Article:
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How Much Homeowners Insurance Do I Need?

Alexa Goyette

The first time most people come into contact with the concept of homeowners insurance is as a child, playing The Game of Life. This Milton Bradley board game walks you through the journey of a traditional life: getting a job, getting married, buying a house, having kids, and retiring. When choosing a home by random draw, very few players opt into purchasing home insurance. What’s the worst that can happen? they think. Next thing they know, they land on a space requiring them to cough up thousands of dollars in play money due to an earthquake that strikes their fictional home. It goes without saying that the real deal is a lot more serious.

There are 4 parts to keep in mind while purchasing home insurance: the structure of the home, your personal possessions, any additional living expenses if your home is unlivable, and liability. Each of these features are extremely important to protecting your assets just in case anything goes wrong.

You want to keep your costs as low as possible, but you also want a good amount of protection on each of these 4 aspects of the home. Look at yourself as the Goldilocks of homeowners insurance, wanting not too much, not too little, but just enough.



Structure of the Home

The coverage on this protection should be equal to the value of the home based on its worth when you purchase this home insurance policy. There are 3 different options, depending on how much insurance you need based on personal factors:

  • Actual Cash Value (ACV): This provides the smallest amount of coverage needed. It covers the value of the home, minus depreciation. For example, if you bought new floor tiles for $6,000 in 2005 and an earthquake destroys them, your insurance company will not reimburse you the full $6,000 because the value of these floors have depreciated in value since their installment in 2005. Under this policy, your insurance company most likely won’t give you enough money to rebuild the home completely. Your premiums would be lower with this type of coverage, but you will pay more out of pocket for the damages, repairs, and rebuilding.

  • Replacement Cost (RCV): This policy pays the full cost for your home to be replaced. This coverage is often recommended for most people by most insurance companies, as it makes the most sense logically for a majority of Americans based on their location.

  • Guaranteed or Extended Replacement Cost: This type of coverage has the most expensive premiums, but it might be worth the splurge in certain geographical locations. This covers the rebuilding of the home even if the costs exceed the limits of your insurance policy. This is a great policy for people in locations with a higher risk for natural disaster – like Florida and California – because a following a disaster, the high demand for materials will cause the prices of building goods to increase. Following the $47.4 billion in damage following Hurricane Katrina in Louisiana, the prices of local building materials appreciated by up to 50%; this is one of the many instances in this country in which this type of insurance would have saved homeowners a great amount of money. If you live in a state with a high amount of property damage costs per square mile, you might want to consider the extended replacement option.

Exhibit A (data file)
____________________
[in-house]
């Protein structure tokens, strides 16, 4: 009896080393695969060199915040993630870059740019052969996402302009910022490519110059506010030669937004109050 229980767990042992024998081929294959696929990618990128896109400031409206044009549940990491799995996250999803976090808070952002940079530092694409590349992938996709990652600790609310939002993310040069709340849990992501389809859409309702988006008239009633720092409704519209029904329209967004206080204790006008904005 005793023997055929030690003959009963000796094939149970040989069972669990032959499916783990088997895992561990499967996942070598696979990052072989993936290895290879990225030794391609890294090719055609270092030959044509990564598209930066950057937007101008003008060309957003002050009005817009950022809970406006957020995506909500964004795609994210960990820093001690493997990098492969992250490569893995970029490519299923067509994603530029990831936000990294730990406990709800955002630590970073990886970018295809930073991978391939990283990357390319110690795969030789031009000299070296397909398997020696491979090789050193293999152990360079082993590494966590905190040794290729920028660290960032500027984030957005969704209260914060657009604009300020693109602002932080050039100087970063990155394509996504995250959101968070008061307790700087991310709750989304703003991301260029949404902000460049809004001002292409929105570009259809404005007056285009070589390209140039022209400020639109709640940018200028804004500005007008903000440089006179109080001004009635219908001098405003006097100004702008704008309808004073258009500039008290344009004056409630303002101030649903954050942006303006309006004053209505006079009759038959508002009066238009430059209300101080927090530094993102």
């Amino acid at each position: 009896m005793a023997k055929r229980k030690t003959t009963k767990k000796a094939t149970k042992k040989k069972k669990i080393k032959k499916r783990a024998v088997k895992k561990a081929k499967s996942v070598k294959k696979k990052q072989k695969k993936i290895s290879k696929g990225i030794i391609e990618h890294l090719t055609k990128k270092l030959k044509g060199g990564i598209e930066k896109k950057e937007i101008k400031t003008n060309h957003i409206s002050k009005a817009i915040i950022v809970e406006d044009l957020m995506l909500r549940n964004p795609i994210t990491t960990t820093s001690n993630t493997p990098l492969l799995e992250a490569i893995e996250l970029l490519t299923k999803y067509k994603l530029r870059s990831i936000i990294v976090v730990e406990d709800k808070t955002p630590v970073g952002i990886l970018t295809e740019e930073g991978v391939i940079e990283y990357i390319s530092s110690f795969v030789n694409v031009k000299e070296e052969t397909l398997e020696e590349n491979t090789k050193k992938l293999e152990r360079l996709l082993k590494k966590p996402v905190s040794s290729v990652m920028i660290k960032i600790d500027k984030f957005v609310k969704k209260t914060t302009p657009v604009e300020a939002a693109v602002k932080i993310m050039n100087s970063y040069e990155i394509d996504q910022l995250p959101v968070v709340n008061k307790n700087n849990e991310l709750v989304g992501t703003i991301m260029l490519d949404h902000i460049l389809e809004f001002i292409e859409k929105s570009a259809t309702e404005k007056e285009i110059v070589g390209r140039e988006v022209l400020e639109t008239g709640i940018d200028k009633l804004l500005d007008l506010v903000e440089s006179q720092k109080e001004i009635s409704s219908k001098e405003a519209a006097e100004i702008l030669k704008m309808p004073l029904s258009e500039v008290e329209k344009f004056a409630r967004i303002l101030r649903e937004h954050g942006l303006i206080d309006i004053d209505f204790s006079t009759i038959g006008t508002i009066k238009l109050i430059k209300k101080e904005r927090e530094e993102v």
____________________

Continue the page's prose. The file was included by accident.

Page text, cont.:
For this policy, you want your coverage to be equal to the total value of all the personal possessions you own. Homeowners insurance protects everything in the house and even many of the things you own outside the house. Cars are not included in this, as they should be covered by auto insurance instead. If your items are destroyed, stolen or vandalized, homeowners insurance on your possessions will cover the cost to repair or replace these items.

Make an inventory of everything you own, thinking of what you spent on them and how much it might cost to replace them. Most likely, the cost of these items will be approximately 75% of your house’s value, but if they cost significantly more or less, you should talk to an insurance agent to negotiate your costs for this policy.

Certain items are covered only up to certain amounts of money. If you have expensive items, you’ll need to purchase extra insurance. For instance, if you own a lot of expensive jewelry, Farmers has a Jewelry Floater, which covers the full value of all your jewelry.


Additional Living Expenses

This covers the costs of having to live outside of your home if it becomes unlivable or destroyed. With this type of coverage, your insurance company will pay for you to rent a place, as well as covering food costs if this rental doesn’t have a kitchen and the extra amount in gas you’d pay to drive to this temporary home. Most insurers set this coverage at 20% of your total coverage; unlike the others, you often don’t get a choice how much you’ll pay for this policy.



This type of coverage solves any expenses that come as a result of accidental injury of another person or damage of their property (excluding incidents that occur while driving a car). For instance, if your child breaks a neighbor’s belonging or your dog bites someone, your homeowners liability policy should cover it.

When deciding how much liability insurance to purchase, it’s best to look at all your assets. Your liability insurance should equal the amount of your assets; this will protect them in any lawsuits you may face. You should always opt for high limits on this premium, as liability insurance is often the cheapest part of your homeowners insurance and can make a big difference down the line.


In order to get the best homeowners insurance rates, check your quotes online. To protect your home and belongings against fire or natural disaster, an investment in homeowners insurance could save you money and stress in the future.